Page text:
That time the U-3 hit its low of 3.8% in April 2000, but what had been the genuine booming economy of the 1990s was in recession 11 months later. And we do mean booming: real GDP had grown at a 4.0% year-over-year rate for 16 straight quarters before April 2000.
Needless to say, the rearview mirror gazers of that era didn’t see a recession coming, either. And for a reason that is absolutely on point at present.
To wit, the rolling stock market crash after March 2000 is what brought the main street economy down as the corporate C-suites began to throw employees, inventories and “impaired” assets overboard in an effort to propitiate the Wall Street trading gods.
The bursting of central bank fostered financial bubbles, in fact, is the new catalyst for recession, meaning that charts like this one are lagging indicators waiting to be monkey-hammered by the next Wall Street crash – an outcome that the Donald’s unhinged policies and tweetstorms is virtually guaranteed to unleash, as we well elaborate in Part 2.
It could not be more evident that once a long expansion is in motion, the BLS’ primitive U-3 unemployment rate inexorably drops toward the lower right of the green panels displayed above. That is, the red line (U-3 unemployment) essentially embodies cyclical gravity at work – propelled by the underlying forces of capitalist growth.
So what is really happening is that despite the burden of Washington economic meddling, regulation, taxation, fiscal debt and egregious money printing, private capitalism has soldiered forward since the Donald stumbled into the Oval Office owing to the freakish election of 2016.
Not withstanding the Fox News versus CNN sideshows, workers, businessman, entrepreneurs, inventors, innovators and investors have pushed the US economy forward, with real final sales (which excludes short-term inventory swings from GDP) expanding by 2.74% per annum.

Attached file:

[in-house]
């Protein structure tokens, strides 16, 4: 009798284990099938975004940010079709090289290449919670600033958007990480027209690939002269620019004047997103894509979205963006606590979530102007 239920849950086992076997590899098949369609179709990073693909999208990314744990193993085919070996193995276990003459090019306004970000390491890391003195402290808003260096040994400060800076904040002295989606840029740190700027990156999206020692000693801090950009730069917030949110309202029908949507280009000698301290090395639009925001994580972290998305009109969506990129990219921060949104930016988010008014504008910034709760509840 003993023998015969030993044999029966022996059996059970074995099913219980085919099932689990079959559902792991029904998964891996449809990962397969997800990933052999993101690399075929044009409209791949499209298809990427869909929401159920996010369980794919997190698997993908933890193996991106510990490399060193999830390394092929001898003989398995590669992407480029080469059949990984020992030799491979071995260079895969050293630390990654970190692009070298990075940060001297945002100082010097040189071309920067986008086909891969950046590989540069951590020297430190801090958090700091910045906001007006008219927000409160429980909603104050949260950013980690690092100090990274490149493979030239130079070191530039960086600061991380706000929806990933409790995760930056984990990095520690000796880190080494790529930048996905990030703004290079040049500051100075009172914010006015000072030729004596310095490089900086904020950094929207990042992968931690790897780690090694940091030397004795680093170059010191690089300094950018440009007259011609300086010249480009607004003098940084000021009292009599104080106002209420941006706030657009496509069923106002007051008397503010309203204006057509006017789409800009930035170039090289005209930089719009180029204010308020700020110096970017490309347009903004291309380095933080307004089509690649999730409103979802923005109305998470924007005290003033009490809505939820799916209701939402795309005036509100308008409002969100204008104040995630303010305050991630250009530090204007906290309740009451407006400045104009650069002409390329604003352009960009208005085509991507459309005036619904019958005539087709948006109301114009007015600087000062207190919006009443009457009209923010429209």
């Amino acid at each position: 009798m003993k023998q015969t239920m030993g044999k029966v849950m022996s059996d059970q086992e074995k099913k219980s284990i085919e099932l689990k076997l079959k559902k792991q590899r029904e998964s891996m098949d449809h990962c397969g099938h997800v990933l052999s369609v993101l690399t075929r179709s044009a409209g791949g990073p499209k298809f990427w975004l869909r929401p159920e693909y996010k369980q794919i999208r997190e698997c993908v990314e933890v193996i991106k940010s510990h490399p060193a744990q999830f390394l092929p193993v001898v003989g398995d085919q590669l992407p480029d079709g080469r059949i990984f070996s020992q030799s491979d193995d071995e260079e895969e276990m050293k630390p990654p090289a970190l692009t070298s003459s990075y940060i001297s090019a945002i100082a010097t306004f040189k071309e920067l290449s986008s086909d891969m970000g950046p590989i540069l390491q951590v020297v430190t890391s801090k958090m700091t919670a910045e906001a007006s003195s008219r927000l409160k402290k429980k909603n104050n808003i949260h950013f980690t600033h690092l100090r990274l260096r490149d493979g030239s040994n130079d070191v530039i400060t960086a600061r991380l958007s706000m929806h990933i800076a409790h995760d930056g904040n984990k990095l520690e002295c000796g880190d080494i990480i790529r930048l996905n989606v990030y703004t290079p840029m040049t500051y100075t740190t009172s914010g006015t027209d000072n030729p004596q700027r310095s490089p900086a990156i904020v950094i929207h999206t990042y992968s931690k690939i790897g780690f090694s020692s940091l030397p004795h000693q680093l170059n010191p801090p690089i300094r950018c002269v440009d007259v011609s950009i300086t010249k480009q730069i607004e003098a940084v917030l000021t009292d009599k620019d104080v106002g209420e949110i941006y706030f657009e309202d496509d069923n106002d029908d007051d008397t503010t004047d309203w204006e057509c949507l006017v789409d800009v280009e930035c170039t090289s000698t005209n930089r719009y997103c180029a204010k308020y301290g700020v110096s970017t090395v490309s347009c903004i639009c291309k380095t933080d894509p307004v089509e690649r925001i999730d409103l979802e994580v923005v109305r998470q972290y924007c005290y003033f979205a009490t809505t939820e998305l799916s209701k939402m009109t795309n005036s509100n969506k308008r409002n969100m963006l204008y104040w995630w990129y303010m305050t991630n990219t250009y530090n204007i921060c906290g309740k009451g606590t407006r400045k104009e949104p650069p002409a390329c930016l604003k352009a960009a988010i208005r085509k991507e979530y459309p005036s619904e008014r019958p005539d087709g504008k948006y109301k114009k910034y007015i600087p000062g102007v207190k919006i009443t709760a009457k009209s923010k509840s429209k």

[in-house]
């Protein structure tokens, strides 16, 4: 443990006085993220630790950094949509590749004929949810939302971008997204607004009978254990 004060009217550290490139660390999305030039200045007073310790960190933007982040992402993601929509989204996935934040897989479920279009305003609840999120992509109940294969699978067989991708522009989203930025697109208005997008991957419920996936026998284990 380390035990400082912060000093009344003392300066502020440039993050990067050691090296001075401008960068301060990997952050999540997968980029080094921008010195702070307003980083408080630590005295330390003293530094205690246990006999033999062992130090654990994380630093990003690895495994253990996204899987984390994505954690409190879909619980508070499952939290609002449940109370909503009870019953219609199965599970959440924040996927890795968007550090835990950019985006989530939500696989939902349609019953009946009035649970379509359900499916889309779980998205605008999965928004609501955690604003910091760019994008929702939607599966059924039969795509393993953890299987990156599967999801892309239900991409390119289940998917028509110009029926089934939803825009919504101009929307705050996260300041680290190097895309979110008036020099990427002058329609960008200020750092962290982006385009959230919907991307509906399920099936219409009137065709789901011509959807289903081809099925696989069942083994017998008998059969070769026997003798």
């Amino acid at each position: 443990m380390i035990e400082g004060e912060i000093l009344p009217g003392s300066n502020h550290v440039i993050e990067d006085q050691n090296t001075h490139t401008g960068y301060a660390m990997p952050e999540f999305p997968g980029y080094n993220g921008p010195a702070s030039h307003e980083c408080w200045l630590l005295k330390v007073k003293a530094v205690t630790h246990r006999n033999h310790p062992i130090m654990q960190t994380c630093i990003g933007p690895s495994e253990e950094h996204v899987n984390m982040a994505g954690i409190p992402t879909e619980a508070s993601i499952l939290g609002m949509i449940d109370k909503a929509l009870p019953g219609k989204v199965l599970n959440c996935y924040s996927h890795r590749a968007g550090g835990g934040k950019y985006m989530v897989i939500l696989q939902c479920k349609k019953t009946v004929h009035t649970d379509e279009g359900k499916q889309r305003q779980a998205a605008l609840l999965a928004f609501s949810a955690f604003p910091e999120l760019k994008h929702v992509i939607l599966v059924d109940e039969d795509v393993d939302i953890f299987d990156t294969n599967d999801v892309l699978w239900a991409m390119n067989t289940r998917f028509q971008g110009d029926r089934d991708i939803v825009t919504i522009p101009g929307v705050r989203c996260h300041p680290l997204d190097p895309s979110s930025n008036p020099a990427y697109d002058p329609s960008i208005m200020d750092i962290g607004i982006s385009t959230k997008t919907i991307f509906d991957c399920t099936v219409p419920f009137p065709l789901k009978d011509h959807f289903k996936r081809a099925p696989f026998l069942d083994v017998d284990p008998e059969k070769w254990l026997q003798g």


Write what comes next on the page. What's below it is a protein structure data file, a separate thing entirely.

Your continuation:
And that’s only slightly worse than what they were able to accomplish against the headwinds of the Obama policies, when real final sales grew at a 2.87% annual rate during the final 10 quarters of Barry’s tenure.
Likewise, during the Donald ‘s first 31 monthly jobs reports, the so-called jobs added number has averaged 193,000 per month, which compares to 220,000 per month during Obama’s last 31 months.
Stated differently, neither the Donald nor Obama had anything to do with these flawed but standard measures of main street economic performance. These middling outcomes were the work of private capitalism grinding forward against the roadblocks of state intervention.
So the visible results that the Donald endlessly boasts about are a scam. He’s essentially claiming credit for the economic sun rising every morning.
But what is welling up below – the more invisible part – is a policy disaster. The absolutely wrong policy at any time in the business and credit cycle is Trade Wars, Fiscal Debauch and hideously Easy Money. But under the circumstances of 2019 those policies amount to an epic disaster in the making, as we will elaborate further in Part 2.
Indeed, what is going on down below in the policy arena is no longer even so invisible. During the two weeks since the abominable debt ceiling deal, the US Treasury has borrowed the staggering sum of $363 billion – essentially to pay the bills that had been shoved into the drawer when the last debt ceiling suspension expired in March.
In any event, the net public debt is now up by $2.7 trillion during the Donald’s 31 months in office, and that too is a record rate of gain at a time when by every canon of even Keynesian fiscal policy – and the teachings of the aforementioned J.M. Keynes, Paul Samuelson, Paul Krugman – it should be shrinking or at least stabilizing.
So the very idea of boasting about the data prints of a badly impaired, debt-entombed 121 month-old business expansion and a speculation driven 124 month-old bull market smacks of rank amateurism and stunning political naiveté.
It’s as if the Donald is joyfully carrying around a platter and inquiring about where exactly to place his head – a question which will answer itself soon enough.
Reprinted with permission from David Stockman’s Contra Corner.